Sermon by Pastor Tim Woodard

 “Do you want to be well?”

John 5: 1-9, May 1st

 

Audio Unavailable At This Time.

 

When I was a kid, me and my brothers and sisters, we often didn’t like the vegetables being served to us.  It didn’t matter how my mother and father would try to feed them to us; we still would create ways or find ways to not eat them.  As an adult I now realize how difficult this must have been for my parents.  I suspect that many of you, at least our gathered mothers and fathers, sitting here today, are shaking your heads right now.  Yes, even though there are a lot of good things in life, like vegetables, spinach, fresh peas and carrots, things that we all need, some of us still refuse them.  Sadly, there are still good healthy things that we chose not to accept, even when they are offered and made available to us.  The point is: we have got to ‘want’ these good things – before we can receive them; no matter how hard our parents, friends and loved ones try to give them to us!  You have got to want it to get it.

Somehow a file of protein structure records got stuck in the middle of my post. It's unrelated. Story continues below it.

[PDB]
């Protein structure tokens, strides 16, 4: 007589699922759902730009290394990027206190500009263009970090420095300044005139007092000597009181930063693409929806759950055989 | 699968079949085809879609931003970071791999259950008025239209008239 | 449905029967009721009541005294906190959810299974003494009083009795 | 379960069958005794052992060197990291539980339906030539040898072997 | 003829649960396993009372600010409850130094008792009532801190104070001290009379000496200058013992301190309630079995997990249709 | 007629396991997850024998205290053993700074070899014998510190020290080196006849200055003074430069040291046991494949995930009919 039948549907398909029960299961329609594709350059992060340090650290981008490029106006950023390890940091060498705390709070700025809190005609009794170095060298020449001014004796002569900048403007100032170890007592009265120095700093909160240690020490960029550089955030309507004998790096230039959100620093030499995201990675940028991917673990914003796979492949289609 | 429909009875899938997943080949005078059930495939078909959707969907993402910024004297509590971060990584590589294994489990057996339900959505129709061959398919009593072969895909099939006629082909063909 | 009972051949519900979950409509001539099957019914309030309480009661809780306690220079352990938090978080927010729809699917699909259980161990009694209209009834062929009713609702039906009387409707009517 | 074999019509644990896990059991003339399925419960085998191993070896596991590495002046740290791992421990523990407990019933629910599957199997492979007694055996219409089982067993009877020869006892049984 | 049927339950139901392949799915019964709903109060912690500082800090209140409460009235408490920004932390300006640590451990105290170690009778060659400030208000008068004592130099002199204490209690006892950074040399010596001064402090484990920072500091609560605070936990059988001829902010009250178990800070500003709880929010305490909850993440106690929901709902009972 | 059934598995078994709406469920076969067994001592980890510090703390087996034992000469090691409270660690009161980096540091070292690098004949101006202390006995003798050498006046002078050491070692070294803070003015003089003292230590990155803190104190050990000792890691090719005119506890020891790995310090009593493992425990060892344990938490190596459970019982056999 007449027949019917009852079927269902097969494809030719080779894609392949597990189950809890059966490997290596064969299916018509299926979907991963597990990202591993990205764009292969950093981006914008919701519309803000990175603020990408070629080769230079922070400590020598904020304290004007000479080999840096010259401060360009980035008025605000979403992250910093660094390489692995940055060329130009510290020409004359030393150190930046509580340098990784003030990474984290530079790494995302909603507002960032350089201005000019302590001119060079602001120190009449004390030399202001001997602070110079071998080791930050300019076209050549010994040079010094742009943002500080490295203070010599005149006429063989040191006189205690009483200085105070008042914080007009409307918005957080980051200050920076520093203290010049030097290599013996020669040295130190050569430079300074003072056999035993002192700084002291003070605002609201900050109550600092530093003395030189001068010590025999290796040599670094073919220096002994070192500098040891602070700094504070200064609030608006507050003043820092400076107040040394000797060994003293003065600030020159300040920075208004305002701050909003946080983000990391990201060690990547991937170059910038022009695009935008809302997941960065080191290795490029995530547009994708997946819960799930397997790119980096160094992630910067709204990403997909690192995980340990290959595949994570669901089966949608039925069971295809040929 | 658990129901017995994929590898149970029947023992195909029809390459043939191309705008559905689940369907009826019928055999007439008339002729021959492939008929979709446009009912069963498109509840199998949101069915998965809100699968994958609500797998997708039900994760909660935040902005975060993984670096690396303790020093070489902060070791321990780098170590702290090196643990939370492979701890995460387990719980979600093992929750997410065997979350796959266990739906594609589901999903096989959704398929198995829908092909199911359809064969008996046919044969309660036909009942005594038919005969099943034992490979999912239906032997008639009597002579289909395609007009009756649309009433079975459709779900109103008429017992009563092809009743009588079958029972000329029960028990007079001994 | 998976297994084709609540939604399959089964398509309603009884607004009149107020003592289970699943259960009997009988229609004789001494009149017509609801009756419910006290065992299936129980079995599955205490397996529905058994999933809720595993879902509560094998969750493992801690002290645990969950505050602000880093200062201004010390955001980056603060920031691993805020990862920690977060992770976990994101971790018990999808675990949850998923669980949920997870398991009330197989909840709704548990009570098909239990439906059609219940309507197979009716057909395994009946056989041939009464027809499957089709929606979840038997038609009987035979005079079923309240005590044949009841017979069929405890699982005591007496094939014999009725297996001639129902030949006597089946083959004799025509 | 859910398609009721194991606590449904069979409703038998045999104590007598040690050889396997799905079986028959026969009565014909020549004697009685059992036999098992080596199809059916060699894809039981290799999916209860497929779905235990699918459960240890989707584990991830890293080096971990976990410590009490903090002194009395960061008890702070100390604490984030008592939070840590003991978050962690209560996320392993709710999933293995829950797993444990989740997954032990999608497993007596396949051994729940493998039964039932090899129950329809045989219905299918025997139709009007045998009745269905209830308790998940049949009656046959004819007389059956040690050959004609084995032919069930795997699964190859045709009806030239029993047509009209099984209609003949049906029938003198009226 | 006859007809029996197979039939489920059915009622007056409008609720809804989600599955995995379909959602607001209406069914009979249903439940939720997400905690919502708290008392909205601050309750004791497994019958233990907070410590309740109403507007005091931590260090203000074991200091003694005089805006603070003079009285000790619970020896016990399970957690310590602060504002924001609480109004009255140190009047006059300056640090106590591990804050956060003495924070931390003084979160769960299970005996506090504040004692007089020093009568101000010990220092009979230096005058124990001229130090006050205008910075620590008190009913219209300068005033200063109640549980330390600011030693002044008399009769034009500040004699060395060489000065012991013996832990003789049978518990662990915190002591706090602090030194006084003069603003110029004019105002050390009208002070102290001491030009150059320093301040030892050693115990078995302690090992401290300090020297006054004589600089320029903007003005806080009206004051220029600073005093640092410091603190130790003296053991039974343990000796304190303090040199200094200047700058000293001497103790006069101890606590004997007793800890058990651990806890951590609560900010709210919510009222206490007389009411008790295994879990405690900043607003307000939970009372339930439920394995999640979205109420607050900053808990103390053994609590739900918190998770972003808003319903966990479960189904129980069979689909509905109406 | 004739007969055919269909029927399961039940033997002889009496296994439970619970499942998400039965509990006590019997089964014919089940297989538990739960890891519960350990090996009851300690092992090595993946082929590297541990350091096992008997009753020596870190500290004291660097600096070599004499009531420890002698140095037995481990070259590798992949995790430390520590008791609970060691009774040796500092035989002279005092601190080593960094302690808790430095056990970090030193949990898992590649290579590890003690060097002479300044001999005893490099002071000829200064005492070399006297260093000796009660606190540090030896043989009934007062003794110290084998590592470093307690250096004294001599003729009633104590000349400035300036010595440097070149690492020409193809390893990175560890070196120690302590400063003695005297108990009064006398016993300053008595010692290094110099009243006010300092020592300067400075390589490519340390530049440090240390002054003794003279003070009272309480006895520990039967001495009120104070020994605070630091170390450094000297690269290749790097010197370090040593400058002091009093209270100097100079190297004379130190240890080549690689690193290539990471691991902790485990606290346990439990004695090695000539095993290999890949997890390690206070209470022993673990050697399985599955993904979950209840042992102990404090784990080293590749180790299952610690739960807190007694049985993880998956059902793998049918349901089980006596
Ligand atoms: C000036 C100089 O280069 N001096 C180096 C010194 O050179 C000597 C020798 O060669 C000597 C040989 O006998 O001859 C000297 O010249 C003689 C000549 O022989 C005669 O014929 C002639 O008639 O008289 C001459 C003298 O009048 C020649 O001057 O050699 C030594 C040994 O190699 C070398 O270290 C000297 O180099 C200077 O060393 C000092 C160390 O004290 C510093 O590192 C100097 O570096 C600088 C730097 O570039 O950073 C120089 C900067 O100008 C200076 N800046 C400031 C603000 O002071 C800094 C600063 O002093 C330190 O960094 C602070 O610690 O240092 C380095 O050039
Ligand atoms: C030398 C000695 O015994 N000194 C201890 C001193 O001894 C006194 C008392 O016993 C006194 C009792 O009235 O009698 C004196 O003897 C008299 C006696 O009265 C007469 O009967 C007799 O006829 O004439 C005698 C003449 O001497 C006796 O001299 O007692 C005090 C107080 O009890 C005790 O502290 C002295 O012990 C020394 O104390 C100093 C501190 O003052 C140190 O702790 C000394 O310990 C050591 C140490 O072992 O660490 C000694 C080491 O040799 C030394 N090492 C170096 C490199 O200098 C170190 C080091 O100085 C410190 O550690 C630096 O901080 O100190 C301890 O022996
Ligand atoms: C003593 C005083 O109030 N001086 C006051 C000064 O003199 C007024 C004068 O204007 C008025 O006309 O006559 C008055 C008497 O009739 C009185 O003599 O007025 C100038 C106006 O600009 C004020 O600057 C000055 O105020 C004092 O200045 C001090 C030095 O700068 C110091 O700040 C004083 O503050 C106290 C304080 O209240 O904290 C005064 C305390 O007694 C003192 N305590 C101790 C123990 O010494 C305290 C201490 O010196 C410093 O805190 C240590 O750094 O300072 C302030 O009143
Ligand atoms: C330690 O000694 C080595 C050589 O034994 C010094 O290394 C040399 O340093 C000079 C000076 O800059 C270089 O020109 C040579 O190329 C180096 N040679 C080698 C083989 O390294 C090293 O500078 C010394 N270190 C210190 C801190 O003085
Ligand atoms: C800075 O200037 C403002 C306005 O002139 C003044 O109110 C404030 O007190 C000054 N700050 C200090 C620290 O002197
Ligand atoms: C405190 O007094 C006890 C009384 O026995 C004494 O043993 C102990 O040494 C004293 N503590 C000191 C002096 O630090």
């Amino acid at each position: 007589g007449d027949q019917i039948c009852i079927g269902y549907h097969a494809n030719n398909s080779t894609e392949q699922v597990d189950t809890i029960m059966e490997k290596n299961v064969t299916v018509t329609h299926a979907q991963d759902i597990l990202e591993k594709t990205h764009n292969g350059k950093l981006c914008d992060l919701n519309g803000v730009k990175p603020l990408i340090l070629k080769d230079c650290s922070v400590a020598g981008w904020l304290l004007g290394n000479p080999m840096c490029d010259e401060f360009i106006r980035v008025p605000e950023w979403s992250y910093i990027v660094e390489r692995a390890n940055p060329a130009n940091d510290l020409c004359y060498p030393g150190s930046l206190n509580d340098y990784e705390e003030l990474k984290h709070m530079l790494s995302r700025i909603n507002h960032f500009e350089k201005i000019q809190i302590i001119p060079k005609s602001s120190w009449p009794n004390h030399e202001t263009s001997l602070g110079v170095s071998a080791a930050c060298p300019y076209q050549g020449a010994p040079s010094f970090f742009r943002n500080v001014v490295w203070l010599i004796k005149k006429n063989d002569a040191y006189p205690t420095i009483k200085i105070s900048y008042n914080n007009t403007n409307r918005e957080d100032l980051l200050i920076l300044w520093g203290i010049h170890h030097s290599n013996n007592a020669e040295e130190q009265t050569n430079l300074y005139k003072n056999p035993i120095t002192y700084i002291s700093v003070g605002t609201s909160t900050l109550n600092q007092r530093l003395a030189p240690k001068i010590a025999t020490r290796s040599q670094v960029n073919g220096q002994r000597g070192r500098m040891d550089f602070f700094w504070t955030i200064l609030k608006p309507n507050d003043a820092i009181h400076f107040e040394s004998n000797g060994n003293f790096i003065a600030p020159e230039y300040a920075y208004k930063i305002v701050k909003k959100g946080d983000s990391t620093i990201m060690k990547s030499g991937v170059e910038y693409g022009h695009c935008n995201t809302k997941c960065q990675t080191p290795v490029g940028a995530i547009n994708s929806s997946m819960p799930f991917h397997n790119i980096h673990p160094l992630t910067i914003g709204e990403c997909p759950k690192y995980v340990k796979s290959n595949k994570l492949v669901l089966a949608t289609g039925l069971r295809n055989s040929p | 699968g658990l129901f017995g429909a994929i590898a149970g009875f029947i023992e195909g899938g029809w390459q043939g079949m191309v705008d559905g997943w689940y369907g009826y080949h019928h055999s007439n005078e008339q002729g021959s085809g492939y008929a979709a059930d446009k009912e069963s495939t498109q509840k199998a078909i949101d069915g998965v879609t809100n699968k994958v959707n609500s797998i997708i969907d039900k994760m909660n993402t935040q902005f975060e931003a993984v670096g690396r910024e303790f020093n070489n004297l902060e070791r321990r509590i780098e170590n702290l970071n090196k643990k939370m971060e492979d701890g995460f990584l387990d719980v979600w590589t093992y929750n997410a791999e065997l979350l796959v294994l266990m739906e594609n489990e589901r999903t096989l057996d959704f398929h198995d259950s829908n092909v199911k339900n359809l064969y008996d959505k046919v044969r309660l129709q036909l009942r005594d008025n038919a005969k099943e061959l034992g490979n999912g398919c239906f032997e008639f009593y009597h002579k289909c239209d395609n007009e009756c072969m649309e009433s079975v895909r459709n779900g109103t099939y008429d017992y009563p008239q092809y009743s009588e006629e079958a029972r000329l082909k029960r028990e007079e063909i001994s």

Many years ago I was asked a question: “Are you sick and tired of being sick and tired?”  Foolish question, right?  If you are sick, of course you want to get well!  If you are tired, of course you want to take a break, rest, possibly even lie down and take a nap.  The question was meant for those of us who continue on with bad habits, poor choices and have shown a pattern of denial and seeming stubborn refusal to do the simplest of things, like take care of ourselves.  Every now and then, we humans need someone to intervene in our lives, and try to shake us out of our foolish ways and set us once again on the pathway to wellness and healing.

Sometimes, it seems obvious that we, you and me, we don’t really want to do what it takes to get well.  Take for example debt.  We all want to be free of it, yet we keep buying things we really don’t need.  That’s right, there is a big difference between, going out and buying the necessary things that we really need, verses going shopping because we are feeling down and spending money, money perhaps that we then need to put on a credit card, buying new things which we don’t really need, simply because it makes us feel good.  If Jesus turned to me or to you and said: “do you want to be debt free” would we be willing to say yes, and take responsibility for our outrageous spending habits?  Are we sick and tired of being in debt?  Perhaps, we say we would accept help from Jesus.  But what if Jesus responses to our answer of ‘yes’ to receiving help, by then saying to us: “ok, good, cut up your credit cards and stop going shopping and let’s get started!”  If you are a compulsive shopper, you may not be willing to accept the help that is being offered.  Do you, do I, do we, always want the help that Jesus’ or anyone else offers?